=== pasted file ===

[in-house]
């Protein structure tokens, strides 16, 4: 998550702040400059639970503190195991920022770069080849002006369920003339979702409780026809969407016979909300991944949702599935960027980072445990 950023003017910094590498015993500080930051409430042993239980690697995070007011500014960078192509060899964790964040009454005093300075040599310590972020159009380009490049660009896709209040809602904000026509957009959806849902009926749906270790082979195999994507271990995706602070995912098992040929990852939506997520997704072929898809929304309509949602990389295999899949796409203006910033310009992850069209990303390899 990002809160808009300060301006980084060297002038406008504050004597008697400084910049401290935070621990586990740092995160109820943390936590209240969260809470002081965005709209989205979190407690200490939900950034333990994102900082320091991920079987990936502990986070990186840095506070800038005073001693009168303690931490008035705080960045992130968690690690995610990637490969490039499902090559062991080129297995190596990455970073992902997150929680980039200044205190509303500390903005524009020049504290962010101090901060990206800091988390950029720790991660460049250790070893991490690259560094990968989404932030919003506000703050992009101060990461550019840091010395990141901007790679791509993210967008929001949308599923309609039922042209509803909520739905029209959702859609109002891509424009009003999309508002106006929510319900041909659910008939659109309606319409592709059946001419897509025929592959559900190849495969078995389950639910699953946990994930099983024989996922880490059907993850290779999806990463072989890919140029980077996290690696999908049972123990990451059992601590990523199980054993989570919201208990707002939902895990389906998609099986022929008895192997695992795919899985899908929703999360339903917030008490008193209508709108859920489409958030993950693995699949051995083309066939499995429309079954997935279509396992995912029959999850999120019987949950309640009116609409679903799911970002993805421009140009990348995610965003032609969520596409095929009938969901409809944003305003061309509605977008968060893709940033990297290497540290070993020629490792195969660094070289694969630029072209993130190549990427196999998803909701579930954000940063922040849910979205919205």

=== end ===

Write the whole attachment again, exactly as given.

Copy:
[in-house]
């Protein structure tokens, strides 16, 4: 998550702040400059639970503190195991920022770069080849002006369920003339979702409780026809969407016979909300991944949702599935960027980072445990 950023003017910094590498015993500080930051409430042993239980690697995070007011500014960078192509060899964790964040009454005093300075040599310590972020159009380009490049660009896709209040809602904000026509957009959806849902009926749906270790082979195999994507271990995706602070995912098992040929990852939506997520997704072929898809929304309509949602990389295999899949796409203006910033310009992850069209990303390899 990002809160808009300060301006980084060297002038406008504050004597008697400084910049401290935070621990586990740092995160109820943390936590209240969260809470002081965005709209989205979190407690200490939900950034333990994102900082320091991920079987990936502990986070990186840095506070800038005073001693009168303690931490008035705080960045992130968690690690995610990637490969490039499902090559062991080129297995190596990455970073992902997150929680980039200044205190509303500390903005524009020049504290962010101090901060990206800091988390950029720790991660460049250790070893991490690259560094990968989404932030919003506000703050992009101060990461550019840091010395990141901007790679791509993210967008929001949308599923309609039922042209509803909520739905029209959702859609109002891509424009009003999309508002106006929510319900041909659910008939659109309606319409592709059946001419897509025929592959559900190849495969078995389950639910699953946990994930099983024989996922880490059907993850290779999806990463072989890919140029980077996290690696999908049972123990990451059992601590990523199980054993989570919201208990707002939902895990389906998609099986022929008895192997695992795919899985899908929703999360339903917030008490008193209508709108859920489409958030993950693995699949051995083309066939499995429309079954997935279509396992995912029959999850999120019987949950309640009116609409679903799911970002993805421009140009990348995610965003032609969520596409095929009938969901409809944003305003061309509605977008968060893709940033990297290497540290070993020629490792195969660094070289694969630029072209993130190549990427196999998803909701579930954000940063922040849910979205919205």